Upcoming book reveals Steve Jobs refused liver transplant offer from Tim Cook, didn't want Apple to

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  • Reply 41 of 70
    Steve Jobs refused Tim Cook's offer of a liver transplant because he did not want to risk Tim Cook's life. He wanted to make sure Apple had a superb leader going forward. He refused for the sake of Apple.
  • Reply 42 of 70
    desuserign wrote: »
    I hope everyone reading would consider it. Obviously it is a personal non-trivial choice. But a liver donation is not like a kidney donation. A modest portion of the liver is removed and the donor's liver regenerates to replace the donated portion. So the risks are minor and a life is saved. A lot of bang for the buck.

    Really? Why don't a lot of people do it then? Why is there such a long waiting list?
  • Reply 43 of 70
    richlrichl Posts: 2,213member
    Quote:

    Originally Posted by Benjamin Frost View Post

     

    Apple TV has been a non-starter in the UK since its inception, due to the lack of support for the main broadcasters. 


     

    It supports iTunes and Netflix content. That's worth the £59 alone.

  • Reply 44 of 70
    singularitysingularity Posts: 1,328member
    desuserign wrote: »
    I hope everyone reading would consider it. Obviously it is a personal non-trivial choice. But a liver donation is not like a kidney donation. A modest portion of the liver is removed and the donor's liver regenerates to replace the donated portion. So the risks are minor and a life is saved. A lot of bang for the buck.

    Really? Why don't a lot of people do it then? Why is there such a long waiting list?

    Because you still have to be compatible with the recipient and if your in a backward country like the USA you'd need a ton of cash. ;)
  • Reply 45 of 70
    irelandireland Posts: 17,798member
    pfisher wrote: »
    A TV is nothing but a box to stream content. Big whoop. A box and a remote. What else could there be? The rest is interface.

    And then you have to deal with all of the content providers.

    I think Netflix "cracked it", more or less (it could have better features) by becoming a producer and a content provider and leaving the hardware to others.

    And TVs do not seem to be a high margin product and a hassle. And people don't upgrade them too often. Not like phones or computers.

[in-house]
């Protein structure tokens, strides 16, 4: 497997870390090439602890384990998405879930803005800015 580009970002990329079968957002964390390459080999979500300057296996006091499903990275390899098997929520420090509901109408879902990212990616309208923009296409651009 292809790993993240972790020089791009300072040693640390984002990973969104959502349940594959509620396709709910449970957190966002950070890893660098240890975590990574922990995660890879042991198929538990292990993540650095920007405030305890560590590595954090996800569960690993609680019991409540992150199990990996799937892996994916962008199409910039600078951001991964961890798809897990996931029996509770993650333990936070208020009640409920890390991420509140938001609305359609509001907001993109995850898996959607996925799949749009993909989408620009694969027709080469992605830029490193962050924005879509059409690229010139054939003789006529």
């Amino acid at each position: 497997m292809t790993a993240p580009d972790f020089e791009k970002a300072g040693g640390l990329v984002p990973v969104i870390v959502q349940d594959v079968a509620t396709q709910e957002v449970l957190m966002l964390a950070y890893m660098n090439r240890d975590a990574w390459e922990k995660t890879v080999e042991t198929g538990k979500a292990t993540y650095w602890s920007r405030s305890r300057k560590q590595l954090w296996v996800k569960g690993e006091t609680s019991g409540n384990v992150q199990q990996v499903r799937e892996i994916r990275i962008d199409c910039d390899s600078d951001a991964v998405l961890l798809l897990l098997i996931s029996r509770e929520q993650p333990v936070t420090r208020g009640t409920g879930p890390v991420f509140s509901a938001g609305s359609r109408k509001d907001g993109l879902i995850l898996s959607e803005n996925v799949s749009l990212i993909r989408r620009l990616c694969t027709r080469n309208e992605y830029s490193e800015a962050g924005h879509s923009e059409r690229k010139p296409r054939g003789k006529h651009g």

What are you talking about? Are you trying to tell me that watching a Pioneer Kuro is no better an experience than watching a Sony Bravia? Pull the other one.

    And because people do not renew their TVs that often is not a good reason not to make one. You have to assume Apple has bigger goals than that regarding products. They are about making the best product and there are no good smart TVs they're all junk with junk software. Making a TV is about taking 100% control of that experience and making it great, but this cannot be done without a solid gold tv show content deal. Without this Steve's 'go-to-market-strategy' is an impossibility.
  • Reply 46 of 70
    MarvinMarvin Posts: 15,271moderator
    Doesn't Microsoft provide the backend for Yahoo anyway?

    I don't know.

    Yes, they originally had Alta Vista, then went with Google:

    http://www.google.com/googlefriends/alert2_2000.html

    "We are also very pleased to announce that Google will now provide the default search service for Yahoo! Our search engine will now complement Yahoo's Web directory and navigational guide."

    but they switched to Bing in 2009:

    http://news.bbc.co.uk/2/hi/business/8174763.stm

    "Microsoft's Bing search engine will power the Yahoo website and Yahoo will in turn become the advertising sales team for Microsoft's online offering."

    Microsoft offered to buy Yahoo in 2008 for $47.5b but were turned down. That's interesting because their market cap was half what it is now. They were obviously aware that their assets were worth more.

    They are now sitting on $60b of assets ($30-40b being the Alibaba investment). They're going to spin off that investment first and give their shareholders the shares in it so they can retain shares in Yahoo and sell off shares in Alibaba to get the profit from that. Once that happens, Yahoo will likely become a much cheaper acquisition target. They don't have much unique about them given that they use other search engines but they have 300m email users, which counts for something. It might not count for much to Apple if those people already have Apple accounts.

    Without their Alibaba assets, I could see it being a sub-$10b acquisition. They could help iAd and maybe some of their cloud services. It makes more sense for Microsoft, Facebook or Google to buy them than Apple.
    thrang wrote:
    Well, given that Steve had a wife and kids, one might say not at least considering Tim's offer could be construed as selfish in some respects.

    I don't get the need to denigrate people over difficult decisions like this and to label a selfless act as selfish just because it put the interests of his friend ahead of his family is absurd. Liver donation is low-risk but not zero-risk, people have died from it:

    http://www.bostonglobe.com/lifestyle/health-wellness/2014/02/02/death-living-liver-donor-calamity-for-two-families-and-lahey/q9iRF9nHyQdewWjvlTgmRI/story.html

    and it means having a huge scar over your stomach which might not heal completely:

    http://www.ctvnews.ca/health/young-ont-woman-donates-most-of-liver-to-dying-neighbour-1.1650591

    Tim would have been in his late 40s/early 50s. He might have suffered worse side-effects than someone in his 20s. Steve eventually got a liver from a mid-20s organ donor who died in a car crash.
    jameskatt2 wrote:
    He refused for the sake of Apple.